West Coast Wandering
Canada bade us farewell in the early hours of the morning as we lumbered onto a train and off into the sunrise. I love trains, they are a magnificent beasts that can haul such impressive volumes of people and goods, and I was excited to take a train rather than flying as the carbon footprint is much smaller. On future adventures I would like to travel slightly slower and use trains and busses more for this same reason.
Much as I adore trains, I struggled to love this one through my bleary hatred of mornings. 4am wake ups are not my favourite thing, and are one of the most glaring downsides of public transport - it goes when it goes, not necessarily when you want it to go.
And here is a peak into the true glamour of travel, shuffling around, bleary eyed and waiting for the chap who had offered to show us Seattle (who we found online through a Scout contact) and desperately trying to get some kind of WiFi.
He arrived soon enough and drove us in to the thriving heart of Seattle!
We only had a day there, and we were treated so well and we saw most of the iconic places that were on my list. Our excellent tour guide and host treated us to a cruise on the harbour and walked us around all the classic Seattle attractions.
I adored how funky Seattle was, with art everywhere, these are probably my favourite -
From Seattle we flew down to San Jose for our final chunk of the trip - Califooooorniaaaa.
There are so many parks around California, green spaces and big towering trees. It made me very happy.
While in San Jose we took the time to recover and sleep in a bit, caught up on laundry, and voted in the New Zealand election.
I believe very strongly that participating in elections is something everyone should do if they can, regardless of where they are in the world, and I was excited to see how easy it was to vote in the New Zealand election from overseas.
We drove into San Francisco for a day to see the sights and soak in the vibes. San Francisco is a fascinating city. I can't put my finger on exactly what it is, but I feel like I want to know more about it. I also find it morbidly fascinating seeing the huge beautiful houses in one glance and people living in tents under motorways in the next. There seem to be lots of problems in the city. Maybe that's why it's so interesting - I want to know why.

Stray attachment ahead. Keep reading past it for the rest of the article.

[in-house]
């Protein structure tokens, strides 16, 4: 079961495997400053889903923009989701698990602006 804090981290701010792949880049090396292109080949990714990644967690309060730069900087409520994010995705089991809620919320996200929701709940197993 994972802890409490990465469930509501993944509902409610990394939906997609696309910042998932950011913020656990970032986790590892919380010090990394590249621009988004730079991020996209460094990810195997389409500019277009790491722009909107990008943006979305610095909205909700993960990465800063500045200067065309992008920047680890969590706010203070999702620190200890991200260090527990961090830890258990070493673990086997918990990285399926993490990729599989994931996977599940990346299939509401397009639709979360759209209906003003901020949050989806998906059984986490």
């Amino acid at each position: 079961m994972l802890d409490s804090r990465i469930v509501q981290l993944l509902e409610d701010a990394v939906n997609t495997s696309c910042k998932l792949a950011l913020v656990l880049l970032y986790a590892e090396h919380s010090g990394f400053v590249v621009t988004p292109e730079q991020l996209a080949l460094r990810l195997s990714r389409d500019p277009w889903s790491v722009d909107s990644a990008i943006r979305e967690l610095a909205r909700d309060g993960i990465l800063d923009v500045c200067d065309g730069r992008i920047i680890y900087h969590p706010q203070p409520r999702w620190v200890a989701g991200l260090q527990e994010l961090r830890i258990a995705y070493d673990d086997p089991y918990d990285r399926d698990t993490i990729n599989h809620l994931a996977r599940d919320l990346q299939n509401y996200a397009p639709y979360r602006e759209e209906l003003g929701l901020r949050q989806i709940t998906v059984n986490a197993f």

The travelling trio took today as an apart day, where we did our own thing and had time away from the others. I strongly believe that when travelling with people for an extended period of time splitting up at least one day a week is ideal, and it definitely helps make sure you still love them when you get home. If you can, try to land your apart days on days when you are in places where you want to see different things, or spend different amounts of time in places. In San Fran Jaime had friends to catch up with, who Tom and I didn't know, so it seemed like a good day to pick. It's also worth considering safety, depending on where you are. Some cities are definitely worth exploring as a pair or more.
San Fran is pretty safe, so on my own I set out to see the sites. I focused on ones that were free and outside.
I decided to walk the whole city, because I was in an active mood and knew the next day would be mostly driving. I only slightly regretted that decision the next day. I started by stumbling into a groovy fruit and veg market where I picked up some zero waste snacks for the day -
Then missioned over to see the Golden Gate Bridge -
The Wave Organ - an art piece that uses pipes that go into the water to create different sounds
And from the Wave Organ - a view of Alcatraz.
After a relatively long walk in the incoming drizzle, the painted ladies -
A view of the San Fran City Hall -
In the distance the Coit tower, and the view down Lombard street -
and looking back up Lombard street -
- and then a power walk to the piers to meet up with my people again.
I underestimated the distance back down our rendezvous location, so we only ended up leaving the city quite late (sorry team) so we had In'n'Out for dinner. Let's call that a 'cultural experience'.
We spent the evening getting the last of our laundry folded and packed, and preparing ourselves to leave the real beds we had enjoyed for the wonders of camping mattresses and pillows made from clothes stuffed into a pillow case.
The West coast generally seems more relaxed than the East, and I think if I was ever to move to the USA (highly unlikely in the current political climate) I would want to live on the West. This thought was solidified over the following week of travelling the national parks around the area, they are phenomenal! A blog with loads of gratuitous nature shots is coming soon, so check in later this week. :)
Thanks for coming along!
See you somewhere,